How to grow geraniums

Thursday, September 13, 2012
Real Living magazine
Geraniums (Thinkstock)

For a touch of the Mediterranean or a splash of colour, geraniums are hard to beat. Easy to grow, and relishing in the sunshine, they’ll flower from spring to autumn with flush after flush of blooms.

The flower colours range from the typical vivid red through to pale pinks, regal purple and white, and leaves can be attractively marked with gold, white, cream and rusty reds. Many have highly scented leaves that smell of rose, peppermint, lemon or lime, and can be used to flavour food, add spice to potpourri or repel insects.

Growing conditions

The perfect place for geraniums is an open, bright and airy spot with good drainage. This means pots on a sun-baked balcony are ideal. The ivy or trailing types make fabulous basket plants or can be used as a groundcover on sunny embankments. Avoid frosty areas, or, if you do happen to live in a cold climate, take cuttings and replace your stocks each spring after the frosts have finished.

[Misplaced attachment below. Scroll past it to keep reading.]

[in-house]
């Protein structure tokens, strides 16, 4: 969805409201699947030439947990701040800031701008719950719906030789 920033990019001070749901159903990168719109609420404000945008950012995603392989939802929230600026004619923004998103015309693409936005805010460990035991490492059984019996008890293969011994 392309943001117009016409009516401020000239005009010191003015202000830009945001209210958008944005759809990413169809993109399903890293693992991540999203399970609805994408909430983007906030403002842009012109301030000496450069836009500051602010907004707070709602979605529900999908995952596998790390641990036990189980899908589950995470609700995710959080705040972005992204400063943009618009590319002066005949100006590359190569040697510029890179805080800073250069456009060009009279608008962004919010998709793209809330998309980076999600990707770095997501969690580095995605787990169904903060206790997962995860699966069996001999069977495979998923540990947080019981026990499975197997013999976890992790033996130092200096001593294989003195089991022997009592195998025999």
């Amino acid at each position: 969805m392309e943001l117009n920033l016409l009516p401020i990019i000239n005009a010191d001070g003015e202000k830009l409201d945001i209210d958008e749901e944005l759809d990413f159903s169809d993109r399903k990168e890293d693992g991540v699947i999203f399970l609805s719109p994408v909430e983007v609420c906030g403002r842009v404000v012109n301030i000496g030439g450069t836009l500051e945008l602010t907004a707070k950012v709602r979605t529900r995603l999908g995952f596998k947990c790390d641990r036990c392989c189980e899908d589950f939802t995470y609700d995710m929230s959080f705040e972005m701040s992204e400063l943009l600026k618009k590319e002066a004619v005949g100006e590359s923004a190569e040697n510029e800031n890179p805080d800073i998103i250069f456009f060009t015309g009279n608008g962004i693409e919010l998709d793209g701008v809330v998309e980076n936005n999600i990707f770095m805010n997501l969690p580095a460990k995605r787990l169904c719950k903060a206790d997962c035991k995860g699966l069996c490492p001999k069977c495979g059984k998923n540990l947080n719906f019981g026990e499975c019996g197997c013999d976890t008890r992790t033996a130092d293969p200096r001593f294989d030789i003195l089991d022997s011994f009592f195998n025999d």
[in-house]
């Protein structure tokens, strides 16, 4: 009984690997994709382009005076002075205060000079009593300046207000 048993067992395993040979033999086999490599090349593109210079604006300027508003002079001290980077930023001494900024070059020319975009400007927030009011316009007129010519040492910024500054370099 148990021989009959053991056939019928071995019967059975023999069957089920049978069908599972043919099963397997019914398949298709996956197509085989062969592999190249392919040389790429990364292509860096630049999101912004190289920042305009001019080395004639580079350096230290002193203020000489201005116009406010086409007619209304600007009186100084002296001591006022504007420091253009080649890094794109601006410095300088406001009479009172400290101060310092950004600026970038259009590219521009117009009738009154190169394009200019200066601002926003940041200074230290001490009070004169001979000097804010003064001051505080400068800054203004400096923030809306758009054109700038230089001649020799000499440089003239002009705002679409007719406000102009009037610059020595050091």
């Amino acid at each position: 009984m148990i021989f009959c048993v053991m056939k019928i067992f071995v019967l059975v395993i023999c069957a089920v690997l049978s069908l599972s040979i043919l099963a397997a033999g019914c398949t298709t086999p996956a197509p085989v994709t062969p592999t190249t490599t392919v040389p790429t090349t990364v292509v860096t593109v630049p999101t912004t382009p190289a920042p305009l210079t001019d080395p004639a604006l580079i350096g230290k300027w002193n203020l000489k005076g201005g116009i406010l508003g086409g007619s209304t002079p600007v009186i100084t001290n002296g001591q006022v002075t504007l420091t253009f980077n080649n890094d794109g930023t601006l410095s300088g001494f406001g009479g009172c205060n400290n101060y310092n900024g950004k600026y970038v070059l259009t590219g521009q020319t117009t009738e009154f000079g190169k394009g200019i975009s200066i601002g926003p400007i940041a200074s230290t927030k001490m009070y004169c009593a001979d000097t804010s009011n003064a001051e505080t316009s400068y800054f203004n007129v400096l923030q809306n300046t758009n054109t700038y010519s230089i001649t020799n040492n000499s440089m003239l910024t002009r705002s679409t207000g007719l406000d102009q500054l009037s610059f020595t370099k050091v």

Care instructions

Pinch back your plants and feed them with liquid feed regularly for masses of blooms and repeated flowering. This will encourage your plants to be thicker and healthier. Avoid watering the foliage as splashing can spread fungal spots, and pick off any affected leaves as they appear to keep problems such as rust at bay.

Did you know? Geraniums are the common name for a group of plants known botanically as pelagoniums. This is an important distinction as there are also "true" geraniums, which although botacnically called geranium they are commonly referred to as cranesbills!

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